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Christopher Papakaliatis, writer/director/co-star of Worlds Apart






Cinema Libre Studio releases Worlds Apart at Village East Cinema on July 13th, 2017.




NYC MOVIE GURU: When it comes to finding the right balance between entertaining the audience while provoking them intellectually as well as emotionally, which of those elements was most challenging to tweak in the editing room?

Christopher Papakaliatis: The most challenging thing is how to tell a story well. That's always the case. Always what influences me is how to combine things that have to do with emotions with what's happening in real life. In this particular movie, what influenced me was the social, political and economic crises that Europe is going through and, especially, my country, Greece. The movie is about love versus politics. I always had to balance the love story with all of the politics without making it like a documentary or without telling people what to do. It just gives some solutions because I think that sometimes you can find solutions through art.

NYC MOVIE GURU: As a writer, what is your relationship like with stereotypes? How do you fight the urge to use stereotypes?

CP: I never use stereotypes. I always use all the things that are happening around me. I wrote the script in 2013 when things were quite different: the immigration issue was a big issue for just Greece and Italy. Today, the immigration issue is a big issue for all of Europe and for the US as well. So, you see, things are changing all around the world. It's not about stereotypes; it's about telling a story, what you want to express, what's happening around you and to your friends and loved ones.

NYC MOVIE GURU: A filmmaker once stressed to me the importance of hooking an audience into a movie within the first few minutes. Do you agree with that?

CP: I totally agree. Actually, I think the most difficult part of writing movie is the middle of the movie. When I write the script, I always know the storytelling and know how to shoot each and every scene. If you read my scripts, you'll notice that I write a lot about each scene.

NYC MOVIE GURU: How did you avoid complicating Worlds Apart with too many characters and stories?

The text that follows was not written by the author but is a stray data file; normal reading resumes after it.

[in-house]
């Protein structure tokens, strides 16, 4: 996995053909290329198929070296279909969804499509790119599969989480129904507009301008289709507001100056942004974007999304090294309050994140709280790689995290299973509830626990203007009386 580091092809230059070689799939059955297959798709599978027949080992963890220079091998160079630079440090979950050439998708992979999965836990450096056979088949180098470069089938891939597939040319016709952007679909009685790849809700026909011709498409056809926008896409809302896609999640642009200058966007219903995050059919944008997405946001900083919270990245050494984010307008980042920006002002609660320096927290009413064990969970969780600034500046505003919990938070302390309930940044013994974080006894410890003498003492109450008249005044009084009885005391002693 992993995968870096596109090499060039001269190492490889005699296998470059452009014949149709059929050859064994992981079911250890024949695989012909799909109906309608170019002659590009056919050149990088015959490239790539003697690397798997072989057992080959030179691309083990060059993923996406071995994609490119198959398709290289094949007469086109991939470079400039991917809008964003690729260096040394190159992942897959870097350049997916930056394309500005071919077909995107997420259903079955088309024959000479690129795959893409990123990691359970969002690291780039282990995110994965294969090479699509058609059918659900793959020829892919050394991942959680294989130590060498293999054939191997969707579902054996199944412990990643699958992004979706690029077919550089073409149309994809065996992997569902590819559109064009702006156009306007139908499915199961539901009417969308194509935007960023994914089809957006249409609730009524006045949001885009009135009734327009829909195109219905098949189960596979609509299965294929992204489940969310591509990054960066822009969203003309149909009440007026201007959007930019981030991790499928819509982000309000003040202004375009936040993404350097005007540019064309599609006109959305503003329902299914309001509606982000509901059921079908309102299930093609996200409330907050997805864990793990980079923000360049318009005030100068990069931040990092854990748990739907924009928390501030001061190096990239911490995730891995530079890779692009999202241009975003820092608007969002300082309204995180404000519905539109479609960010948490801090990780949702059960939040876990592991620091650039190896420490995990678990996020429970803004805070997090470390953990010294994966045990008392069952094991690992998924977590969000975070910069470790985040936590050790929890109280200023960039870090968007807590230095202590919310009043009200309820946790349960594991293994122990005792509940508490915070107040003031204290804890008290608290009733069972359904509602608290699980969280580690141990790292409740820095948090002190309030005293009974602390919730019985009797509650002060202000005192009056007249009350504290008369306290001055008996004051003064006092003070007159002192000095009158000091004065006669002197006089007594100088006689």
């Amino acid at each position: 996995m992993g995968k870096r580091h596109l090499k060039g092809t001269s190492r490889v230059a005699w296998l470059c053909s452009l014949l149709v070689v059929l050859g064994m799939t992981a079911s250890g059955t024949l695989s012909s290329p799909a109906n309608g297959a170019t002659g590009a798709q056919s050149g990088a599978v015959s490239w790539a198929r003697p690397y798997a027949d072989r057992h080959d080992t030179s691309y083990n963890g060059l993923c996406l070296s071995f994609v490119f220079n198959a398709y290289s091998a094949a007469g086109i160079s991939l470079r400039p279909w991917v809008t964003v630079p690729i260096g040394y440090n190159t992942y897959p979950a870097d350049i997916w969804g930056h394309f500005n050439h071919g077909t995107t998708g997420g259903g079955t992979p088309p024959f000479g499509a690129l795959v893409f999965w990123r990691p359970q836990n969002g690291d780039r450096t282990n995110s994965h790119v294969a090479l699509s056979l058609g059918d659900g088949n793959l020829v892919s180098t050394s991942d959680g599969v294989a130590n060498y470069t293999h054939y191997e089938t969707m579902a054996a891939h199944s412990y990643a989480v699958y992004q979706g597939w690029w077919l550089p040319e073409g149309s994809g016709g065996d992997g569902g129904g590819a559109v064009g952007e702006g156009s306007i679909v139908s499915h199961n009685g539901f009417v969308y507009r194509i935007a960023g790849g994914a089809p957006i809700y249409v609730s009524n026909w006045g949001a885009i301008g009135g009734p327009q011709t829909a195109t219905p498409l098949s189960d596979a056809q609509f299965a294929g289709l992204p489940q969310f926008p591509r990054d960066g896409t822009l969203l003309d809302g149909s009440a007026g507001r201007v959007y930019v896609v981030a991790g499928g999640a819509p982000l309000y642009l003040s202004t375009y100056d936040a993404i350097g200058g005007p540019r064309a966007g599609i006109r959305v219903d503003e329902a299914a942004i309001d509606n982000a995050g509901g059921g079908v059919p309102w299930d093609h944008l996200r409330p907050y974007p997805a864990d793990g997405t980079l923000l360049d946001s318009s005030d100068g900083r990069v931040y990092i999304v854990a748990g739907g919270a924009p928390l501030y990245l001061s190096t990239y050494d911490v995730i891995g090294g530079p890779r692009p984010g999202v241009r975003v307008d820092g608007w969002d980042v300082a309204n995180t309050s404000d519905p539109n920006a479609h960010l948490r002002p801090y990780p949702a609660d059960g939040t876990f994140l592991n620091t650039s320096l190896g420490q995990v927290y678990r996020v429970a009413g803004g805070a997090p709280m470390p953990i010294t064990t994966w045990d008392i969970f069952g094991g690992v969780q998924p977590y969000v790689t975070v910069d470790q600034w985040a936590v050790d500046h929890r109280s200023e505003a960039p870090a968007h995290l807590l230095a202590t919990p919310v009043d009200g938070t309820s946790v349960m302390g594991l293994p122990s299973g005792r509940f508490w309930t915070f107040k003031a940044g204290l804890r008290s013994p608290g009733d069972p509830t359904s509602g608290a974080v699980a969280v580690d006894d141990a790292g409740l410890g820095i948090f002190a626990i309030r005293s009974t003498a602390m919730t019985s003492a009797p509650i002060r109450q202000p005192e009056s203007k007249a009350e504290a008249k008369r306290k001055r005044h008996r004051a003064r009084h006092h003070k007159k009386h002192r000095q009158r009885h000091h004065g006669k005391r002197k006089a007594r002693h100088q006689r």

CP: I decided to create three different stories just like three different movies. At the end, I combined them. The audience thinks that they're going to watch three different love stories in the age of crisis, but in the end they all connect into one with a big twist. I did that on purpose because didn't want to mix the stories up in the editing room.

NYC MOVIE GURU: How did you find the right balance between the film's light and dark elements?

CP: Writing a script for me is like painting. You use different colors, so you mix different colors and every color is an emotion. So, you have a whole array or like a big house with many different rooms. Each room is an emotion. I always try---I don't know if I succeed each time--to find a balance. It's more true when you laugh and when you cry. If you only cry, then I don't like it very much. If you only laugh, then I don't like it as well. I believe that we are capable of living and expressing all kinds of emotions.

NYC MOVIE GURU: Do you believe that two strangers can instantly fall in real life like the characters in Worlds Apart do?

CP: That happens in life. It's how love begins and you fall in love. It only takes a minute. I was very fortunate to work with these actors because the chemistry was amazing between the youngsters and even Maria [Kavoyianni] and J.K. [Simmons]. That's always the case with a movie: when you sit at the table during a rehearsal and read the first time, I immediately know who's clicking with whom.

NYC MOVIE GURU: Can you detect charisma within yourself? What about detecting it in others??

CP: I can't really detect it in myself. I'm really insecure. When I write something, I always read it to my family and close friends. When I write, I do it due to my psychology at the moment that I'm writing something. So, it depends. If I'm very, very happy, I can write a great scene if I listen to a great song. I always believe that music is the base of where I write. I'm not sure if I can detect the charisma within myself. I can detect it in others. If you were an actor and I wanted to write something, I could write something like I'm painting you.

NYC MOVIE GURU: How do you think that the advancement of modern technology is affecting the quality of human relationships?